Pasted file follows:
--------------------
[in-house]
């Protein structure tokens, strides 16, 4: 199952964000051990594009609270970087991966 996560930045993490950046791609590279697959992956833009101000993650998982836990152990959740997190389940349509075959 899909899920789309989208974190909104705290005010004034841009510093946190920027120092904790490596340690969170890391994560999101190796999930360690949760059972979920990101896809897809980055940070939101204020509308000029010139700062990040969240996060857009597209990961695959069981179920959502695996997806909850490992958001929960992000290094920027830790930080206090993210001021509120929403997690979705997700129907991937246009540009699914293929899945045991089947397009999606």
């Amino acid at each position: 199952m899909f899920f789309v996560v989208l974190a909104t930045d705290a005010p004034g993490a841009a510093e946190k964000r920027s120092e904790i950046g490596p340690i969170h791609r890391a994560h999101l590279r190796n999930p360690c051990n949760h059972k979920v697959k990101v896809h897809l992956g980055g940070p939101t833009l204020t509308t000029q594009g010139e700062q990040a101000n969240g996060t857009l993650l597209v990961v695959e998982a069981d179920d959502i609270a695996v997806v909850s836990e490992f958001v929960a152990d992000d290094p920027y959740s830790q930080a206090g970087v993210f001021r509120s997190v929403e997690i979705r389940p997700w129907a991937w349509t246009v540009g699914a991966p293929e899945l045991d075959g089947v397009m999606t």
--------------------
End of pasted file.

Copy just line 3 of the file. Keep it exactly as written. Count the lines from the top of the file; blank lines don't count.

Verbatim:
């Amino acid at each position: 199952m899909f899920f789309v996560v989208l974190a909104t930045d705290a005010p004034g993490a841009a510093e946190k964000r920027s120092e904790i950046g490596p340690i969170h791609r890391a994560h999101l590279r190796n999930p360690c051990n949760h059972k979920v697959k990101v896809h897809l992956g980055g940070p939101t833009l204020t509308t000029q594009g010139e700062q990040a101000n969240g996060t857009l993650l597209v990961v695959e998982a069981d179920d959502i609270a695996v997806v909850s836990e490992f958001v929960a152990d992000d290094p920027y959740s830790q930080a206090g970087v993210f001021r509120s997190v929403e997690i979705r389940p997700w129907a991937w349509t246009v540009g699914a991966p293929e899945l045991d075959g089947v397009m999606t």